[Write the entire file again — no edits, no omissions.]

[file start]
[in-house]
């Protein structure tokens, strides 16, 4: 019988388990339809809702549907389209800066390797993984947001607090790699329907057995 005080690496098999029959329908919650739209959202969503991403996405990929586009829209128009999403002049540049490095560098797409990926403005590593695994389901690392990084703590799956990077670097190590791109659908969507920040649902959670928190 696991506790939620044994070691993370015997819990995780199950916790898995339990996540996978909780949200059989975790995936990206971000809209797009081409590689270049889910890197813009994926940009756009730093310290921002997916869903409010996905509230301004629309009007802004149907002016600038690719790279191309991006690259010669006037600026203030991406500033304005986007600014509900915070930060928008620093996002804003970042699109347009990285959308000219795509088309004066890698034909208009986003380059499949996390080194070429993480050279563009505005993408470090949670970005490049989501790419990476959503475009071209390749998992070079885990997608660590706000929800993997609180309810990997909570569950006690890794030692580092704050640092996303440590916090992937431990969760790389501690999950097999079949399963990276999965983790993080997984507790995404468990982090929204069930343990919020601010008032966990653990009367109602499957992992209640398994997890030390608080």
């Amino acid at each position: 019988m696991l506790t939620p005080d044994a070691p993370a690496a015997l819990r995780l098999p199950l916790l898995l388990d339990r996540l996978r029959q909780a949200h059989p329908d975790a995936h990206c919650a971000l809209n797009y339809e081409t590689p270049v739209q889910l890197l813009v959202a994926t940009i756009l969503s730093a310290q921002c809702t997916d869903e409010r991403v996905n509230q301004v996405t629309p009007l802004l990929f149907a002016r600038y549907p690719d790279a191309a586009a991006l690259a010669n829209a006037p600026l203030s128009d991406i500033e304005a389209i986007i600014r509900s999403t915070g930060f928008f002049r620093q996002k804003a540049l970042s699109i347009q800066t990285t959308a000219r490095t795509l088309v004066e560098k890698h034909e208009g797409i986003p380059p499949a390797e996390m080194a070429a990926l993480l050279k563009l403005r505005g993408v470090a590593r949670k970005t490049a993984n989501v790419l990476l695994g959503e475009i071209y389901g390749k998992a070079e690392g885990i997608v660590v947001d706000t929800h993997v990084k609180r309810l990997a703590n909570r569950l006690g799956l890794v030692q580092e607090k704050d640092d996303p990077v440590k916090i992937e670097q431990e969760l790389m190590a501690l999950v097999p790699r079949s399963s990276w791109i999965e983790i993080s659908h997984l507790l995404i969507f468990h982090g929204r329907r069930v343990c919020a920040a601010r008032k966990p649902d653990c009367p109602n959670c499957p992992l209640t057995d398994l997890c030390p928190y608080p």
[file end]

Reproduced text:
[in-house]
């Protein structure tokens, strides 16, 4: 019988388990339809809702549907389209800066390797993984947001607090790699329907057995 005080690496098999029959329908919650739209959202969503991403996405990929586009829209128009999403002049540049490095560098797409990926403005590593695994389901690392990084703590799956990077670097190590791109659908969507920040649902959670928190 696991506790939620044994070691993370015997819990995780199950916790898995339990996540996978909780949200059989975790995936990206971000809209797009081409590689270049889910890197813009994926940009756009730093310290921002997916869903409010996905509230301004629309009007802004149907002016600038690719790279191309991006690259010669006037600026203030991406500033304005986007600014509900915070930060928008620093996002804003970042699109347009990285959308000219795509088309004066890698034909208009986003380059499949996390080194070429993480050279563009505005993408470090949670970005490049989501790419990476959503475009071209390749998992070079885990997608660590706000929800993997609180309810990997909570569950006690890794030692580092704050640092996303440590916090992937431990969760790389501690999950097999079949399963990276999965983790993080997984507790995404468990982090929204069930343990919020601010008032966990653990009367109602499957992992209640398994997890030390608080």
């Amino acid at each position: 019988m696991l506790t939620p005080d044994a070691p993370a690496a015997l819990r995780l098999p199950l916790l898995l388990d339990r996540l996978r029959q909780a949200h059989p329908d975790a995936h990206c919650a971000l809209n797009y339809e081409t590689p270049v739209q889910l890197l813009v959202a994926t940009i756009l969503s730093a310290q921002c809702t997916d869903e409010r991403v996905n509230q301004v996405t629309p009007l802004l990929f149907a002016r600038y549907p690719d790279a191309a586009a991006l690259a010669n829209a006037p600026l203030s128009d991406i500033e304005a389209i986007i600014r509900s999403t915070g930060f928008f002049r620093q996002k804003a540049l970042s699109i347009q800066t990285t959308a000219r490095t795509l088309v004066e560098k890698h034909e208009g797409i986003p380059p499949a390797e996390m080194a070429a990926l993480l050279k563009l403005r505005g993408v470090a590593r949670k970005t490049a993984n989501v790419l990476l695994g959503e475009i071209y389901g390749k998992a070079e690392g885990i997608v660590v947001d706000t929800h993997v990084k609180r309810l990997a703590n909570r569950l006690g799956l890794v030692q580092e607090k704050d640092d996303p990077v440590k916090i992937e670097q431990e969760l790389m190590a501690l999950v097999p790699r079949s399963s990276w791109i999965e983790i993080s659908h997984l507790l995404i969507f468990h982090g929204r329907r069930v343990c919020a920040a601010r008032k966990p649902d653990c009367p109602n959670c499957p992992l209640t057995d398994l997890c030390p928190y608080p």